George H.W. Bush: April 13, 1993
Sixteen men, in the alleged employment of Saddam Hussein, smuggled a car bomb into Kuwait with the intent of killing Bush as he spoke at Kuwait University. Kuwaiti officials found the bomb and arrested the suspected assassins. Bush left office in January 1993. On June 26, 1993, the U.S. launched a missile attack targeting Baghdad intelligence headquarters in retaliation for the attempted attack against Bush; Iraqi Intelligence Service was accused of being behind the plot.
Bill Clinton: October 29, 1994
Francisco Martin Duran fired 29 rifle shots at the White House from a fence overlooking the north lawn, thinking that Clinton was among the men in dark suits standing there. Clinton was in the White House Residence watching a football game. No one was hurt; Duran was sentenced to 40 years in prison.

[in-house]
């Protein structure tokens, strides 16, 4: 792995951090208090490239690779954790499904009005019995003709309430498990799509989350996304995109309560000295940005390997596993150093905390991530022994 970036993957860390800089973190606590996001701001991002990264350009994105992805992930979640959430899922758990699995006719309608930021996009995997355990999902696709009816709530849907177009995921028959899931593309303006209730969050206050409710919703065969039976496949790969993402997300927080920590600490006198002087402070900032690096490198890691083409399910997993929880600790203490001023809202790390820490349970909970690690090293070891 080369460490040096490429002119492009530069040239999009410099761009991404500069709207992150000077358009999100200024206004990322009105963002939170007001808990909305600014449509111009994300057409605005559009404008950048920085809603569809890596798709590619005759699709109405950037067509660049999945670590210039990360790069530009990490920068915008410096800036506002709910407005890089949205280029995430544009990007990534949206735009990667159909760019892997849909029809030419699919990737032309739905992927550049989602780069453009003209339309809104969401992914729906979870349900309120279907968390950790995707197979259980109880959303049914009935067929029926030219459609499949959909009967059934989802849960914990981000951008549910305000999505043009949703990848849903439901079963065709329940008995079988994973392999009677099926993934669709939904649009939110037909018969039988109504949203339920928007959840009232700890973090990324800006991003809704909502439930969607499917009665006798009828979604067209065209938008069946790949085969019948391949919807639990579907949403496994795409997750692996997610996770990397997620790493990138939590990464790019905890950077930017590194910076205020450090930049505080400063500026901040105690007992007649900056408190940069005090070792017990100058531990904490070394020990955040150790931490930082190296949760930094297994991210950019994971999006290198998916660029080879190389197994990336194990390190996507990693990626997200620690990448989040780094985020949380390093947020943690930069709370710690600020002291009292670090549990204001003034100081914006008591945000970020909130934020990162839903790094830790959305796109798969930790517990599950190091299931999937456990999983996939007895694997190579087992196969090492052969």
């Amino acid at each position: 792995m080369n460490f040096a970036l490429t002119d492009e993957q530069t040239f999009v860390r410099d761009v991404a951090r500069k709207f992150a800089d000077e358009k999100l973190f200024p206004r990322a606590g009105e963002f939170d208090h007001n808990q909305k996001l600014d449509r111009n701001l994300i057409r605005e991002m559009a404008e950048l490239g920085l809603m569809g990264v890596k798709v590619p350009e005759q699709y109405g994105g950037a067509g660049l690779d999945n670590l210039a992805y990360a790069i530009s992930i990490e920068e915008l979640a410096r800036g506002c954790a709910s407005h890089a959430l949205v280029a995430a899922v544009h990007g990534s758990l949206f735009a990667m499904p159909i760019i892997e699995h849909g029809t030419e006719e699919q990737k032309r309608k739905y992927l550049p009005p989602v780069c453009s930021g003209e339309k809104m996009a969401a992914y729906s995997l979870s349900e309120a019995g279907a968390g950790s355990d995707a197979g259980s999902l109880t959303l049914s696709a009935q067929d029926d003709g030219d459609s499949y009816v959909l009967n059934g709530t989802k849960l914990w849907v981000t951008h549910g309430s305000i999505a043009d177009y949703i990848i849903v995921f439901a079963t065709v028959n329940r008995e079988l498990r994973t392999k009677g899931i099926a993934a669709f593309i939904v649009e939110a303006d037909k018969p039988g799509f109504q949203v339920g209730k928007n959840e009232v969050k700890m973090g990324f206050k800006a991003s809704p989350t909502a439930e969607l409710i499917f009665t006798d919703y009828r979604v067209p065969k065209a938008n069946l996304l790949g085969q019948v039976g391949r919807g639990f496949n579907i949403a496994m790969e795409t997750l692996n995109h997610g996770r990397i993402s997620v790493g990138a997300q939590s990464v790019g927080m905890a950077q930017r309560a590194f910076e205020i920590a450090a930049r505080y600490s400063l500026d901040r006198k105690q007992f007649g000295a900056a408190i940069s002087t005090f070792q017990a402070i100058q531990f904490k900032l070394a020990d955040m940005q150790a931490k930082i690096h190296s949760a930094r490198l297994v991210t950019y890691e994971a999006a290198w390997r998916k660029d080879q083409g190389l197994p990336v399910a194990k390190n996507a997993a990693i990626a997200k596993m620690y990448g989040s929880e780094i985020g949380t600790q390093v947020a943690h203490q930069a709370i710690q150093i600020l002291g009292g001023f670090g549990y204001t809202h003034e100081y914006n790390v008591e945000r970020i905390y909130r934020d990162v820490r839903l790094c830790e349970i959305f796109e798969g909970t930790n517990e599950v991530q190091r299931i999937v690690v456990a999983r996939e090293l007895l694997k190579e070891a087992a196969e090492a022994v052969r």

George W. Bush: May 10, 2005
While President Bush was giving a speech in the Freedom Square in Tbilisi, Georgia, Vladimir Arutyunian threw a grenade towards the podium where he was standing near President Mikhail Saakashvili. It landed in the crowd 61 feet from the podium after hitting a girl, but did not detonate because of a chance malfunction in its detonator. Arutyunian was arrested in July 2005. He was given a life sentence.
Presidential deaths strongly considered to have been assassinations: